Local homeless shelter ‘Bridges of Hope’ serves community needs
by Breanna Beers
In December of 2017, Bridges of Hope opened its doors to its first guests, converting a former elementary school into an emergency shelter.
The road to opening Bridges of Hope was a three-year process of prayer and persistence until finally the nonprofit organization was finally able to confirm their purchase of the former Simon Kenton Elementary School in Xenia. The building was slated for demolition, but now it has been converted to serve the community in a new way. Jill Conkel, the shelter manager, said the mission of Bridges of Hope is threefold.
“We’re trying to alleviate homelessness, help with addiction, and overcome poverty,” Conkel said. “We’re trying to meet the basic human needs that someone has.”
Meeting the basic needs of food, shelter and safety, Conkel said, can empower individuals to take steps on their own toward economic and personal growth. By contrast, when someone is lacking the security of a roof over his or her head, it is much more difficult to begin searching for a job or dealing with addiction. Conkel explained the difficult-to-grasp concept for Cedarville students by applying it to their daily lives.
“How would you do as a student,” Conkel asked, “if you had to sleep outside, not sleep, watch yourself, not work, wondering where you’re going to eat next, and it’s really cold, and then you’ve got to go to class — how well do you perform?”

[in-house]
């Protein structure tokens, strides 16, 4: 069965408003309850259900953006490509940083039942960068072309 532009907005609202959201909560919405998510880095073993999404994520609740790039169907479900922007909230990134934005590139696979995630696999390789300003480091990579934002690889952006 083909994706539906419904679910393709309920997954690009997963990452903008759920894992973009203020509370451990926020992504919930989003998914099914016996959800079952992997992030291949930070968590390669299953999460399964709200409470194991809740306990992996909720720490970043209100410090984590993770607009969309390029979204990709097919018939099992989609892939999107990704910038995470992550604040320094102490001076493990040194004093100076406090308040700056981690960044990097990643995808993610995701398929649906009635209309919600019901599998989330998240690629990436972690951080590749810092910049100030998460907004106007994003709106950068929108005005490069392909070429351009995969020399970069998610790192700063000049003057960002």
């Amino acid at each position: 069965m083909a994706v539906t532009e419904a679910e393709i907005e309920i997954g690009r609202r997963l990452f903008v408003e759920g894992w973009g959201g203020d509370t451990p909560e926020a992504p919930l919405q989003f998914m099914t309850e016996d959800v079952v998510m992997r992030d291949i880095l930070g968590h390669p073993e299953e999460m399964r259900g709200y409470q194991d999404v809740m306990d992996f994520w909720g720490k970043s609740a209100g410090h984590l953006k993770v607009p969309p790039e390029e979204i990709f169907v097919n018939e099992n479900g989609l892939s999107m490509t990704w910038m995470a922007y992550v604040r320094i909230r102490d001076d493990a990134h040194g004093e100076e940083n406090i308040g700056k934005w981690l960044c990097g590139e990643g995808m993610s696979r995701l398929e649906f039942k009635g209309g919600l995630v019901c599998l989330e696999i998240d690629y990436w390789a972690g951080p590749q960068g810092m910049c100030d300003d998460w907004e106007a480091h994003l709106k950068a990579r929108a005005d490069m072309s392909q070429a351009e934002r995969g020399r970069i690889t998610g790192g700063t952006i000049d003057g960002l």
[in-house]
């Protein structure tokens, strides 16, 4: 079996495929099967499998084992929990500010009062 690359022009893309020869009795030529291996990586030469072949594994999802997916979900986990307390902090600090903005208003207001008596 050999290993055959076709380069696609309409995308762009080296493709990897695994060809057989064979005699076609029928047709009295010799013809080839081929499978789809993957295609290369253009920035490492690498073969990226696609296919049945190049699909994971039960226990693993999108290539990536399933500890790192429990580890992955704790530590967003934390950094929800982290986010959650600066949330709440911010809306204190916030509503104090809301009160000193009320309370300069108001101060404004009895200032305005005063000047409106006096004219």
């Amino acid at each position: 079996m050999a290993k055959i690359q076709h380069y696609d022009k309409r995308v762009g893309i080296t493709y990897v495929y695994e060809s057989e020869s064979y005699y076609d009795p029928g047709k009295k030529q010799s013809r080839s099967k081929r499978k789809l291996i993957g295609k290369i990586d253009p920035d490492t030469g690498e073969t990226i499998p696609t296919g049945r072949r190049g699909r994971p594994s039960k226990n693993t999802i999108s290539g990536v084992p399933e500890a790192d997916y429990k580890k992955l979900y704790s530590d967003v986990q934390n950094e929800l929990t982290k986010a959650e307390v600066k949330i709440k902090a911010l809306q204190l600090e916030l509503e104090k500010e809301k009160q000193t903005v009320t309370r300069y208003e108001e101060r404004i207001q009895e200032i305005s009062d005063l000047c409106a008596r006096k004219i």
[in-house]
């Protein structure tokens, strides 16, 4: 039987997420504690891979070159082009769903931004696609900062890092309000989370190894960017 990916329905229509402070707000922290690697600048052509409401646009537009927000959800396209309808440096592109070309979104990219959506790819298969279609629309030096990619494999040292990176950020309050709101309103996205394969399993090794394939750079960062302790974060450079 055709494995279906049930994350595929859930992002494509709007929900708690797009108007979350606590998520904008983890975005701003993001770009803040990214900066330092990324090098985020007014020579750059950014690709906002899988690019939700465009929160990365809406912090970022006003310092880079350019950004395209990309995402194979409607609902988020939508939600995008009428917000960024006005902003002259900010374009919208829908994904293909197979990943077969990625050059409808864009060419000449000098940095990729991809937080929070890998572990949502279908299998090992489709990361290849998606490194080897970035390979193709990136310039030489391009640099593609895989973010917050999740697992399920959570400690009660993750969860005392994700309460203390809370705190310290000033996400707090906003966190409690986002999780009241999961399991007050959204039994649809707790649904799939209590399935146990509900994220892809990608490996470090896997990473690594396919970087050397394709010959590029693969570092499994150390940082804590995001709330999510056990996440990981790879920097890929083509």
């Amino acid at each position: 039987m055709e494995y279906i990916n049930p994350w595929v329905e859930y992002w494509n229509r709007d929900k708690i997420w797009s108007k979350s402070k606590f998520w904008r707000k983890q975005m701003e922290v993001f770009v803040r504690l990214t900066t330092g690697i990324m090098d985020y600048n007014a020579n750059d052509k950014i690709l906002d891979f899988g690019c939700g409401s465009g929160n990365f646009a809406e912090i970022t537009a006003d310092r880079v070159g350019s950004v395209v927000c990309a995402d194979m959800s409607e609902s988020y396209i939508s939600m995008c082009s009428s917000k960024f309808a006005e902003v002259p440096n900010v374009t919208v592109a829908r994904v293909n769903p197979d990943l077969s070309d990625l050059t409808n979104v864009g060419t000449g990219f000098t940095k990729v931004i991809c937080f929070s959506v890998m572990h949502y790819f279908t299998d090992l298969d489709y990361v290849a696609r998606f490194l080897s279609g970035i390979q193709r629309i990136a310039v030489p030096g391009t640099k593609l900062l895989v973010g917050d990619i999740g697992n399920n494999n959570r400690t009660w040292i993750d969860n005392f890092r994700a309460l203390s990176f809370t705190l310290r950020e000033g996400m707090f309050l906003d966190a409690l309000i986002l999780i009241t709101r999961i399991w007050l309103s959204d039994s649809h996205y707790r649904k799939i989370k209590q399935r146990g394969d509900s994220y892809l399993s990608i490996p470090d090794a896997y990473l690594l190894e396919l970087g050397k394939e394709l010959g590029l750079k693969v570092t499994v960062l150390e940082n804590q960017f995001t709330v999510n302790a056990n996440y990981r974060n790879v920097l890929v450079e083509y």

This, Conkel explained, is why Bridges of Hope was started. The shelter has already made an impact on the community in just the few weeks since it opened.
“We’ve already heard in the few weeks that we’ve been open that more appointments are being kept at a local counseling place, more are going to recovery programs,” Conkel said.
Homelessness is not an issue specific to Xenia, but rather a country-wide phenomenon. In addition, many of those who are homeless are not so of their own volition. The U.S. Substance Abuse and Mental Health Services Administration reports that approximately 30 percent of individuals experiencing chronic homelessness — those who have beenhomeless for a year or more — have a serious mental illness, and almost two-thirds of chronically homeless individuals have a substance abuse disorder or other chronic health condition.
These conditions often play a role both in driving people into homelessness and in keeping them there. In particular, the use of opioids such as heroin, morphine, and fentanyl has been steadily rising over the last several years, and according to NBC, Ohio is the “epicenter” of this crisis. The U.S. Department of Health reported that more than 4,000 Ohio residents died of opioid overdoses in 2016, and officials estimate that that number may have doubled in 2017.
Social work professor Dr. Julie Furj-Kuhn said that substance addiction and mental illness often go hand-in-hand as individuals try to use opioids or alcohol to deal with their condition.
“There’s a lot of individuals who … have some sort of mental illness, and use drugs or alcohol in order to cope,” Furj-Kuhn said. “It’s a catch-22.”
Bridges of Hope recognizes the challenges many homeless people face in dealing with substance or alcohol abuse, but instead of closing their doors to these individuals, the shelter chooses to welcome them in.